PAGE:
Isekai also has its influence on Old School Roleplaying; as stated above, there are plenty of pulp fantasy novels involving ordinary souls getting sucked into a strange, alien world and becoming heroic adventurers as a result. A /tg/ example that (in hindsight anyway) fits the isekai mold well is GURPS' flagship fantasy setting, which revolves around people from across the universe getting isekai'd to the planet of Yrth by an extradimensional "Banestorm" and proposes that players could stat themselves and then play as themselves on Yrth after getting deposited there by the Banestorm. Hell, Greyhawk has several deities who actually originated on other worlds - Murlynd, Saint Cuthbert and Mayaheine have all been implied to have come to Oerth from "real" Earth - whilst the Forgotten Realms was, once upon a time, hinted as being connected to Earth by various portals to different times and places; the not!Egyptian race was actually supposed to be peopled by real ancient Egyptians who had been summoned to the Realms en-masse by evil sorcerers as slave labor, only to break free of them. Then there's the D&D Cartoon, whose plot was D&D by way of Isekai. That being said, unless your DM was being really lazy, if you tried to talk in-universe about stats or levels or other meta game content like they do in Isekai stories, NPCs would and should treat you like a madman.
Occasionally, reverse isekai plots, where supernatural elements from other dimensions have invaded the "real" world, have appeared in /tg/. D20 Modern's default for supernatural entities is that they a dropped onto Earth from another plane, "The Shadow", and can't go home (though their corpses vanish upon death). The Adventure Path Reign of Winter has a trip to World War I era Russia where the party fights Mosin-Nagants and machine gun wielding Russian soldiers, tear gas elementals and actual Grigori Rasputin.
One odd feature in Japanese Reverse-Isekais is an emphasis on how Japanese food is so much more awesome than whatever bland, flavorless food the peasants of the fantasy world have to eat(to be fair, modern food in general, if made well, would indeed be better than most medieval fare, especially the stuff serfs ate). In fact, there actually is more than one anime about people from a fantasy world visiting a restaurant in modern Japan, just as an excuse to show off food porn with no real plot. Which in fairness: the modern world wide food distribution networks that can ship sun ripened lemons and meat to any point in the world within 24 hours is likely going to compare favorable to all but the highest fantasy fare. Even so, even the lowliest peasant would put some effort in using what they had to make food taste good; even if they couldn't afford spices, herbs were still easy enough to get a hold of, and rural cooks knew enough about how to prepare meats to make them taste good. Whereas fantasy peasants may as well be eating dry, stringy meat with a side of boiled, unseasoned vegetables and mud for dessert.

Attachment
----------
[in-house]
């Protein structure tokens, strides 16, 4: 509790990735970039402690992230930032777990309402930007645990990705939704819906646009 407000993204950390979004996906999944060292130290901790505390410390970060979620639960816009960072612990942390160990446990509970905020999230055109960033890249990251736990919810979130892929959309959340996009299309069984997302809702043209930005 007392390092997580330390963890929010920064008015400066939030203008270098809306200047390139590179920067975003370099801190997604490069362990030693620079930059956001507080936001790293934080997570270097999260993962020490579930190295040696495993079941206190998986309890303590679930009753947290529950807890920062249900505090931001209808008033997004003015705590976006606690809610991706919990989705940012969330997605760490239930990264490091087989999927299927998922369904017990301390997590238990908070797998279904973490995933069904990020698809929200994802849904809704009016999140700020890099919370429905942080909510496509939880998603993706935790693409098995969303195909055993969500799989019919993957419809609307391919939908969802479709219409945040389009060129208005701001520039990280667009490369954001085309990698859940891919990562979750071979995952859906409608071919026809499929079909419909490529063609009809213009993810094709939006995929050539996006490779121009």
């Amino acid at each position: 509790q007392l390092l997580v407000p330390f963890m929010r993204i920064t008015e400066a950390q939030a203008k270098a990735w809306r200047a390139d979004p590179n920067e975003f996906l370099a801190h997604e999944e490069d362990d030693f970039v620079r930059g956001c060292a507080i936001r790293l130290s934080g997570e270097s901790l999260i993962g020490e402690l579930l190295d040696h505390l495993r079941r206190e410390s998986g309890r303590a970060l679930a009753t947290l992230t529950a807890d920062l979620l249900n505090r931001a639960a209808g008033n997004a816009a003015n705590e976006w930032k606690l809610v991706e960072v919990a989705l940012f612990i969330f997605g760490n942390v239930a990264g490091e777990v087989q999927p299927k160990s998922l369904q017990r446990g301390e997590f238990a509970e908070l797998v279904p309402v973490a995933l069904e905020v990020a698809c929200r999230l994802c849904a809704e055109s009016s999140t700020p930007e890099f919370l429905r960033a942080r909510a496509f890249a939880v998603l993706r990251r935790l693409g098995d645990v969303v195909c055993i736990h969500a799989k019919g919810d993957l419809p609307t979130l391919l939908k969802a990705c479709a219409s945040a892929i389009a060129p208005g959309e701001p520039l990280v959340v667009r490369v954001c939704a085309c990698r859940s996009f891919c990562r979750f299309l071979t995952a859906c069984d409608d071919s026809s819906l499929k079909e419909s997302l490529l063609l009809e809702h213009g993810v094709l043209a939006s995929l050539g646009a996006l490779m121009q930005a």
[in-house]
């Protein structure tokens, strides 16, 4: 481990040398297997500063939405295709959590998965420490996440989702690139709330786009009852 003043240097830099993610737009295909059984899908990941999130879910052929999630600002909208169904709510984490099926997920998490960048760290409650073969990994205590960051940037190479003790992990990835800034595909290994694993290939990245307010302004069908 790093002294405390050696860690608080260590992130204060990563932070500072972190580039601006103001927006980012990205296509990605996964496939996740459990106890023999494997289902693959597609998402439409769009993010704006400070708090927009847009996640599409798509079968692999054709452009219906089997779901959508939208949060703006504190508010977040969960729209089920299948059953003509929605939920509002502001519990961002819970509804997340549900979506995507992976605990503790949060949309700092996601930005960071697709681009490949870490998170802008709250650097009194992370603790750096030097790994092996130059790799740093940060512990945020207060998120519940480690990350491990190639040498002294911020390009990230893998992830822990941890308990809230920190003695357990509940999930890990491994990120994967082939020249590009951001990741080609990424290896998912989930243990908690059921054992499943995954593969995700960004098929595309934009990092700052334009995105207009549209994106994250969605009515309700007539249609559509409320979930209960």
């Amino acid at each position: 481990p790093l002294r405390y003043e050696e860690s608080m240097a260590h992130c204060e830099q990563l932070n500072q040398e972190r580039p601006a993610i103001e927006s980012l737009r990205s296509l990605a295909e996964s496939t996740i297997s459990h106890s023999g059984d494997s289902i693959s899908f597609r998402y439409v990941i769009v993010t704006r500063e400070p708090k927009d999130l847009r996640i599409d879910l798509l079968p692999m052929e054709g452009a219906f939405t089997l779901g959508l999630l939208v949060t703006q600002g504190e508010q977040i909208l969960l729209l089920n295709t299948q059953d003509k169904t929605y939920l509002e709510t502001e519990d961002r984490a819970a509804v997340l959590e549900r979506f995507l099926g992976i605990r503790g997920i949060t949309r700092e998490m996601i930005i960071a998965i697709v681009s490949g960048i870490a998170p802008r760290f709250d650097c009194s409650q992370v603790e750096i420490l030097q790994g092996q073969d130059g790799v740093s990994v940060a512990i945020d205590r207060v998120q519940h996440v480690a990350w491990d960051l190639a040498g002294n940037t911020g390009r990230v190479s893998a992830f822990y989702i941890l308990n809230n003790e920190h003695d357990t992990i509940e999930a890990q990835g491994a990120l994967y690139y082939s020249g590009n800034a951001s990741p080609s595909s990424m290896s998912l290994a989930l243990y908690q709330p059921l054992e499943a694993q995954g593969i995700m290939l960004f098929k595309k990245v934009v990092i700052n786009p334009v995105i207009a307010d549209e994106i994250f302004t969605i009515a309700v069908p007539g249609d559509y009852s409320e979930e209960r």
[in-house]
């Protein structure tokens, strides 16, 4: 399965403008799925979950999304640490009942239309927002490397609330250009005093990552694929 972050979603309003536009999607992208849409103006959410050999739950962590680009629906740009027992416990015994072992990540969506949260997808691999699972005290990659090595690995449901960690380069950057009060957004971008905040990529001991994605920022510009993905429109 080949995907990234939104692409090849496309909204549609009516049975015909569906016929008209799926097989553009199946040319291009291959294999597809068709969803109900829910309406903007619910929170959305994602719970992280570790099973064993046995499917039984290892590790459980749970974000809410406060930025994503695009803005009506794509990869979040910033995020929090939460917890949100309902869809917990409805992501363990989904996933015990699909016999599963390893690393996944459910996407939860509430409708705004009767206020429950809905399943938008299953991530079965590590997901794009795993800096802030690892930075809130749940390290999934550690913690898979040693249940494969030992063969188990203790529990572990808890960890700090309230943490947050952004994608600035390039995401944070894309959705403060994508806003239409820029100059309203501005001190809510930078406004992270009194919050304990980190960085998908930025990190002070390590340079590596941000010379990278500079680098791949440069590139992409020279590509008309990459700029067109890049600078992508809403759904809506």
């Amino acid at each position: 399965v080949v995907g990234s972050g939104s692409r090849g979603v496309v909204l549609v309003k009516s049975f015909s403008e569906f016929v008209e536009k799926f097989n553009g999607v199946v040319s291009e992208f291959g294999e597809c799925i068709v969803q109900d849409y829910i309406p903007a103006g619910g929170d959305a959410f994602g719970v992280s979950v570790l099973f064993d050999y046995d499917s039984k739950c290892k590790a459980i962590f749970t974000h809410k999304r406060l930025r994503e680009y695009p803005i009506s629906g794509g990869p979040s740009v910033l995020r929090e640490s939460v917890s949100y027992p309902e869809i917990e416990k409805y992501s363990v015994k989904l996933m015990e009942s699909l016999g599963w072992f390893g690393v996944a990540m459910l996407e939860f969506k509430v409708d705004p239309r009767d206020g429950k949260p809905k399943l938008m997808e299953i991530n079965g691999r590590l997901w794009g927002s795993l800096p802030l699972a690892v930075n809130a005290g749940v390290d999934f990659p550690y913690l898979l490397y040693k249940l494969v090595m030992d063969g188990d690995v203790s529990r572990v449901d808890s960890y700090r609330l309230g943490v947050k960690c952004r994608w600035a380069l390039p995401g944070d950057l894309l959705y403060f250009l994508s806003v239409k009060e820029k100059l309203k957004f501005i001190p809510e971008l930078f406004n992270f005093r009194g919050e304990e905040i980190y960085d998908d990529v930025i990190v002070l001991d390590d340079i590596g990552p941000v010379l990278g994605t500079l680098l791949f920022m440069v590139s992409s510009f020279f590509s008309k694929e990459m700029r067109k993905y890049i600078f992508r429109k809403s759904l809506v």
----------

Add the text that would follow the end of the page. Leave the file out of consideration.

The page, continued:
Why do people hate it so much?
As noted above, stories of people entering other worlds are nothing new, and speaks to a common desire to experience strange and exotic lands. Yet Isekai stories still get a lot of flak for many reasons. Besides there being way too many anime/manga that are all basically the same story with slightly different premises, it boils down to a number of common gripes:
- The biggest one is that rather than trying to tell a compelling and interesting story, too many Isekai stories are just the basest wish fulfillment fantasies for the lonely basement-dwelling neckbeard. Most of the other complaints are derived from this one.
Gripes about the worlds
- The hallmark of isekai stories is defining of the world in terms of RPG mechanics. People in isekai worlds speak of levels, classes, and experience as real and tangible things as opposed to the mechanical abstractions fa/tg/uys normally recognize them as. Outside of Isekai stories that actually take place inside of RPGs or videogame RPGs, this is pretty much inexcusable.
- The worlds traveled to are generally bland and unoriginal: usually, it's just the JRPG version of the standard fantasy setting, and the oversaturation of the Standard Fantasy Setting cannot be overstated.
- In addition to the two above, a frequent gripe about Isekai is that the worlds frequently have a problem with what's known as a "Second Order Idiot Plot". An Idiot Plot is, of course, a plot that only happens because everyone involved is an idiot (and it can be done well; see, for example, Burn After Reading); but a Second Order Idiot Plot is a plot that only happens because everybody in the world is an idiot--frequently, either some obvious solution is overlooked for dumb reasons, some obvious phenomena is ignored, or some baldly obvious lie is widely accepted.